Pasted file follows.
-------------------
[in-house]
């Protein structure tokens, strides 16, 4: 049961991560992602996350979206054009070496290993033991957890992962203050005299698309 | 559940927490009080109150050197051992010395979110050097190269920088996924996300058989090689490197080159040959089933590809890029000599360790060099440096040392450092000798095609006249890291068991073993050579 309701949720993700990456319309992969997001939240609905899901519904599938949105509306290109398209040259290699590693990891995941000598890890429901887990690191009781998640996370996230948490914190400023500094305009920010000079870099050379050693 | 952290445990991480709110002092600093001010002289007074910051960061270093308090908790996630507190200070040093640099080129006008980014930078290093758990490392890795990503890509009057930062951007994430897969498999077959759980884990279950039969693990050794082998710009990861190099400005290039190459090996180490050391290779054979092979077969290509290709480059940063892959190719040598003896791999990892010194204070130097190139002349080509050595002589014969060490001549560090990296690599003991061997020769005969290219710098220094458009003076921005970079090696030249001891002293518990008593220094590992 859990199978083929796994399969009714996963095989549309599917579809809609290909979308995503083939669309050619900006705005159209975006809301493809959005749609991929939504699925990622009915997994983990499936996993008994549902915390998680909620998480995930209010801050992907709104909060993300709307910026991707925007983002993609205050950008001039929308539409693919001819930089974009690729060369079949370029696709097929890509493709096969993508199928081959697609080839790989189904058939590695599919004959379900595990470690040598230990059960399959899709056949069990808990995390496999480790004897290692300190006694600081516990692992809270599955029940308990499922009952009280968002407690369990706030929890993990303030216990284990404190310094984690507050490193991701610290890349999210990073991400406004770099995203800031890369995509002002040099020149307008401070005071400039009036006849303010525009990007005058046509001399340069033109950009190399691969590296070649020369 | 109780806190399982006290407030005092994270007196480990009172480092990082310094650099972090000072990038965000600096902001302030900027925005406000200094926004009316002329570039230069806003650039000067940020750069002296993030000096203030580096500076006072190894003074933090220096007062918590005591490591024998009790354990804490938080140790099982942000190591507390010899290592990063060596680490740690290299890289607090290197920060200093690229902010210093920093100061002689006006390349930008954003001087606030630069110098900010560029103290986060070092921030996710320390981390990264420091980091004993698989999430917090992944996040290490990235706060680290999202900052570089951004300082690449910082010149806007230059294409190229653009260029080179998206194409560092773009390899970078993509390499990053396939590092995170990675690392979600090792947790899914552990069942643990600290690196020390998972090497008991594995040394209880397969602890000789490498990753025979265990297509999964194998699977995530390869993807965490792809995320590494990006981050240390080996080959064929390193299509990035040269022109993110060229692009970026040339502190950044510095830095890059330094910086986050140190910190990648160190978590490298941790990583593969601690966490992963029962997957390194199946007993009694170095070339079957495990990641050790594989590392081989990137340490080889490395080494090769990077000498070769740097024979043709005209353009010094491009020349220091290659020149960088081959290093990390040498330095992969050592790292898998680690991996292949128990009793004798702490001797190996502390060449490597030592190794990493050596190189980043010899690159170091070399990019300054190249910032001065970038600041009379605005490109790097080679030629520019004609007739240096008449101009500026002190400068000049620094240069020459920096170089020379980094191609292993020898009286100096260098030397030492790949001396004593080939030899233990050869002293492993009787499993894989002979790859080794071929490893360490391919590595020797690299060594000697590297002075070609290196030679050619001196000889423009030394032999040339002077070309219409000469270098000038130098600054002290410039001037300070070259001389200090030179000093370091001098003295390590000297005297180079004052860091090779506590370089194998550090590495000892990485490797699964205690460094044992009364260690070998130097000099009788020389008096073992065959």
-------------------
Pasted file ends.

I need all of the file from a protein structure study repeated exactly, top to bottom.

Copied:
[in-house]
């Protein structure tokens, strides 16, 4: 049961991560992602996350979206054009070496290993033991957890992962203050005299698309 | 559940927490009080109150050197051992010395979110050097190269920088996924996300058989090689490197080159040959089933590809890029000599360790060099440096040392450092000798095609006249890291068991073993050579 309701949720993700990456319309992969997001939240609905899901519904599938949105509306290109398209040259290699590693990891995941000598890890429901887990690191009781998640996370996230948490914190400023500094305009920010000079870099050379050693 | 952290445990991480709110002092600093001010002289007074910051960061270093308090908790996630507190200070040093640099080129006008980014930078290093758990490392890795990503890509009057930062951007994430897969498999077959759980884990279950039969693990050794082998710009990861190099400005290039190459090996180490050391290779054979092979077969290509290709480059940063892959190719040598003896791999990892010194204070130097190139002349080509050595002589014969060490001549560090990296690599003991061997020769005969290219710098220094458009003076921005970079090696030249001891002293518990008593220094590992 859990199978083929796994399969009714996963095989549309599917579809809609290909979308995503083939669309050619900006705005159209975006809301493809959005749609991929939504699925990622009915997994983990499936996993008994549902915390998680909620998480995930209010801050992907709104909060993300709307910026991707925007983002993609205050950008001039929308539409693919001819930089974009690729060369079949370029696709097929890509493709096969993508199928081959697609080839790989189904058939590695599919004959379900595990470690040598230990059960399959899709056949069990808990995390496999480790004897290692300190006694600081516990692992809270599955029940308990499922009952009280968002407690369990706030929890993990303030216990284990404190310094984690507050490193991701610290890349999210990073991400406004770099995203800031890369995509002002040099020149307008401070005071400039009036006849303010525009990007005058046509001399340069033109950009190399691969590296070649020369 | 109780806190399982006290407030005092994270007196480990009172480092990082310094650099972090000072990038965000600096902001302030900027925005406000200094926004009316002329570039230069806003650039000067940020750069002296993030000096203030580096500076006072190894003074933090220096007062918590005591490591024998009790354990804490938080140790099982942000190591507390010899290592990063060596680490740690290299890289607090290197920060200093690229902010210093920093100061002689006006390349930008954003001087606030630069110098900010560029103290986060070092921030996710320390981390990264420091980091004993698989999430917090992944996040290490990235706060680290999202900052570089951004300082690449910082010149806007230059294409190229653009260029080179998206194409560092773009390899970078993509390499990053396939590092995170990675690392979600090792947790899914552990069942643990600290690196020390998972090497008991594995040394209880397969602890000789490498990753025979265990297509999964194998699977995530390869993807965490792809995320590494990006981050240390080996080959064929390193299509990035040269022109993110060229692009970026040339502190950044510095830095890059330094910086986050140190910190990648160190978590490298941790990583593969601690966490992963029962997957390194199946007993009694170095070339079957495990990641050790594989590392081989990137340490080889490395080494090769990077000498070769740097024979043709005209353009010094491009020349220091290659020149960088081959290093990390040498330095992969050592790292898998680690991996292949128990009793004798702490001797190996502390060449490597030592190794990493050596190189980043010899690159170091070399990019300054190249910032001065970038600041009379605005490109790097080679030629520019004609007739240096008449101009500026002190400068000049620094240069020459920096170089020379980094191609292993020898009286100096260098030397030492790949001396004593080939030899233990050869002293492993009787499993894989002979790859080794071929490893360490391919590595020797690299060594000697590297002075070609290196030679050619001196000889423009030394032999040339002077070309219409000469270098000038130098600054002290410039001037300070070259001389200090030179000093370091001098003295390590000297005297180079004052860091090779506590370089194998550090590495000892990485490797699964205690460094044992009364260690070998130097000099009788020389008096073992065959």